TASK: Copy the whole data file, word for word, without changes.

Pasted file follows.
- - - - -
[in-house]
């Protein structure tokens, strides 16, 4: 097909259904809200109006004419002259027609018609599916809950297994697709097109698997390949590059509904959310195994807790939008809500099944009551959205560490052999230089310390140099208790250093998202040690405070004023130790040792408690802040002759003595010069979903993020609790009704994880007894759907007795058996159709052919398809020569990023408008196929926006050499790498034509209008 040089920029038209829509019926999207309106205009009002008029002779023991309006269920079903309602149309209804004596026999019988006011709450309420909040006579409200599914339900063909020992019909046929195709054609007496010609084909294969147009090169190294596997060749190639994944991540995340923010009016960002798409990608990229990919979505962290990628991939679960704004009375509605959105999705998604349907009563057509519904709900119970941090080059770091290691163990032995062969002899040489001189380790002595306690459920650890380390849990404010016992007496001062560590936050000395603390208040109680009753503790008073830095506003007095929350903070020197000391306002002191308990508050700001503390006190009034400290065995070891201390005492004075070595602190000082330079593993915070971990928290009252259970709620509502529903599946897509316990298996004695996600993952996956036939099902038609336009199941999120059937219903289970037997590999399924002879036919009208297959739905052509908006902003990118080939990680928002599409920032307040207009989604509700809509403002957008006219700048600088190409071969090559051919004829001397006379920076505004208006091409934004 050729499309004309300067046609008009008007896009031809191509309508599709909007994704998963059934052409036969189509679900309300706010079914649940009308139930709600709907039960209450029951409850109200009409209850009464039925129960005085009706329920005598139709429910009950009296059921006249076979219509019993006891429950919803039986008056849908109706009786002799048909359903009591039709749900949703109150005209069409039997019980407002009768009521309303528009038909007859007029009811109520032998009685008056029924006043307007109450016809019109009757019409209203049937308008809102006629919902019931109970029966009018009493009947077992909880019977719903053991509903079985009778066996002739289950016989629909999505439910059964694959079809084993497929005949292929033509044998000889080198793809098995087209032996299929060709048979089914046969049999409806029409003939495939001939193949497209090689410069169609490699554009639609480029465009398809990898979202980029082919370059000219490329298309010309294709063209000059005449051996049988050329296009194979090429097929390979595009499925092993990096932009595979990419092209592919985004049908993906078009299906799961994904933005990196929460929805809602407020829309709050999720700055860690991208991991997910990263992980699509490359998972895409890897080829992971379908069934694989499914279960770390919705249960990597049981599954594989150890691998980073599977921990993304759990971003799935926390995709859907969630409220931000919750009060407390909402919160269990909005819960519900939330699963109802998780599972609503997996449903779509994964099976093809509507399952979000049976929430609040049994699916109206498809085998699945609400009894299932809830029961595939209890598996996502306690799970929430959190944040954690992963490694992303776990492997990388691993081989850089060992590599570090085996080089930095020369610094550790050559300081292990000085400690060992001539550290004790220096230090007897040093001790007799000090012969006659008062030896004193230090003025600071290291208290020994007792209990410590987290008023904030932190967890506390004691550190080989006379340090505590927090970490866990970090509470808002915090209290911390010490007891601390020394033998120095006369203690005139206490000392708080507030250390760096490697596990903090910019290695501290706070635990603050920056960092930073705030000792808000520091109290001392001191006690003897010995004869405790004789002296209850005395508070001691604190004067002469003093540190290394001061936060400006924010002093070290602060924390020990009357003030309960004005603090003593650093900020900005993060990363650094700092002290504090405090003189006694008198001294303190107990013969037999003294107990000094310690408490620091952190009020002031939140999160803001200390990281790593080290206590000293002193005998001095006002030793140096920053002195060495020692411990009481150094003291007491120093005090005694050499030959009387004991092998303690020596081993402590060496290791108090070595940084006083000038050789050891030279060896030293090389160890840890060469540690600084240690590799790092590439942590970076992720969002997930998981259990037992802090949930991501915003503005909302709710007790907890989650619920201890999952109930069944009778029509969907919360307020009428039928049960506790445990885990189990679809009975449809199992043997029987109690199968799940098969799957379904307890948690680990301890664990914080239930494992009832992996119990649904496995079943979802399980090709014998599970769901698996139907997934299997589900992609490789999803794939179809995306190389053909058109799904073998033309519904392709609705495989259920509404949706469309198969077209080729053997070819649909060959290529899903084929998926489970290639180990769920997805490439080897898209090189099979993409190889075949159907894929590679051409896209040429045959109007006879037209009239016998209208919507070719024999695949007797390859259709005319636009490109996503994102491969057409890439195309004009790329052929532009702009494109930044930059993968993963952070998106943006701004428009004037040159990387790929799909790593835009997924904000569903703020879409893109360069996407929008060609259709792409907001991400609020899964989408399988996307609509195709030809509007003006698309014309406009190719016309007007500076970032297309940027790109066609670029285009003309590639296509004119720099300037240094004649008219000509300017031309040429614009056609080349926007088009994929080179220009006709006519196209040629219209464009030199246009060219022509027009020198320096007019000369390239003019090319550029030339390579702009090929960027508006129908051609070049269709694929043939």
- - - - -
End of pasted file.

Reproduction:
[in-house]
């Protein structure tokens, strides 16, 4: 097909259904809200109006004419002259027609018609599916809950297994697709097109698997390949590059509904959310195994807790939008809500099944009551959205560490052999230089310390140099208790250093998202040690405070004023130790040792408690802040002759003595010069979903993020609790009704994880007894759907007795058996159709052919398809020569990023408008196929926006050499790498034509209008 040089920029038209829509019926999207309106205009009002008029002779023991309006269920079903309602149309209804004596026999019988006011709450309420909040006579409200599914339900063909020992019909046929195709054609007496010609084909294969147009090169190294596997060749190639994944991540995340923010009016960002798409990608990229990919979505962290990628991939679960704004009375509605959105999705998604349907009563057509519904709900119970941090080059770091290691163990032995062969002899040489001189380790002595306690459920650890380390849990404010016992007496001062560590936050000395603390208040109680009753503790008073830095506003007095929350903070020197000391306002002191308990508050700001503390006190009034400290065995070891201390005492004075070595602190000082330079593993915070971990928290009252259970709620509502529903599946897509316990298996004695996600993952996956036939099902038609336009199941999120059937219903289970037997590999399924002879036919009208297959739905052509908006902003990118080939990680928002599409920032307040207009989604509700809509403002957008006219700048600088190409071969090559051919004829001397006379920076505004208006091409934004 050729499309004309300067046609008009008007896009031809191509309508599709909007994704998963059934052409036969189509679900309300706010079914649940009308139930709600709907039960209450029951409850109200009409209850009464039925129960005085009706329920005598139709429910009950009296059921006249076979219509019993006891429950919803039986008056849908109706009786002799048909359903009591039709749900949703109150005209069409039997019980407002009768009521309303528009038909007859007029009811109520032998009685008056029924006043307007109450016809019109009757019409209203049937308008809102006629919902019931109970029966009018009493009947077992909880019977719903053991509903079985009778066996002739289950016989629909999505439910059964694959079809084993497929005949292929033509044998000889080198793809098995087209032996299929060709048979089914046969049999409806029409003939495939001939193949497209090689410069169609490699554009639609480029465009398809990898979202980029082919370059000219490329298309010309294709063209000059005449051996049988050329296009194979090429097929390979595009499925092993990096932009595979990419092209592919985004049908993906078009299906799961994904933005990196929460929805809602407020829309709050999720700055860690991208991991997910990263992980699509490359998972895409890897080829992971379908069934694989499914279960770390919705249960990597049981599954594989150890691998980073599977921990993304759990971003799935926390995709859907969630409220931000919750009060407390909402919160269990909005819960519900939330699963109802998780599972609503997996449903779509994964099976093809509507399952979000049976929430609040049994699916109206498809085998699945609400009894299932809830029961595939209890598996996502306690799970929430959190944040954690992963490694992303776990492997990388691993081989850089060992590599570090085996080089930095020369610094550790050559300081292990000085400690060992001539550290004790220096230090007897040093001790007799000090012969006659008062030896004193230090003025600071290291208290020994007792209990410590987290008023904030932190967890506390004691550190080989006379340090505590927090970490866990970090509470808002915090209290911390010490007891601390020394033998120095006369203690005139206490000392708080507030250390760096490697596990903090910019290695501290706070635990603050920056960092930073705030000792808000520091109290001392001191006690003897010995004869405790004789002296209850005395508070001691604190004067002469003093540190290394001061936060400006924010002093070290602060924390020990009357003030309960004005603090003593650093900020900005993060990363650094700092002290504090405090003189006694008198001294303190107990013969037999003294107990000094310690408490620091952190009020002031939140999160803001200390990281790593080290206590000293002193005998001095006002030793140096920053002195060495020692411990009481150094003291007491120093005090005694050499030959009387004991092998303690020596081993402590060496290791108090070595940084006083000038050789050891030279060896030293090389160890840890060469540690600084240690590799790092590439942590970076992720969002997930998981259990037992802090949930991501915003503005909302709710007790907890989650619920201890999952109930069944009778029509969907919360307020009428039928049960506790445990885990189990679809009975449809199992043997029987109690199968799940098969799957379904307890948690680990301890664990914080239930494992009832992996119990649904496995079943979802399980090709014998599970769901698996139907997934299997589900992609490789999803794939179809995306190389053909058109799904073998033309519904392709609705495989259920509404949706469309198969077209080729053997070819649909060959290529899903084929998926489970290639180990769920997805490439080897898209090189099979993409190889075949159907894929590679051409896209040429045959109007006879037209009239016998209208919507070719024999695949007797390859259709005319636009490109996503994102491969057409890439195309004009790329052929532009702009494109930044930059993968993963952070998106943006701004428009004037040159990387790929799909790593835009997924904000569903703020879409893109360069996407929008060609259709792409907001991400609020899964989408399988996307609509195709030809509007003006698309014309406009190719016309007007500076970032297309940027790109066609670029285009003309590639296509004119720099300037240094004649008219000509300017031309040429614009056609080349926007088009994929080179220009006709006519196209040629219209464009030199246009060219022509027009020198320096007019000369390239003019090319550029030339390579702009090929960027508006129908051609070049269709694929043939």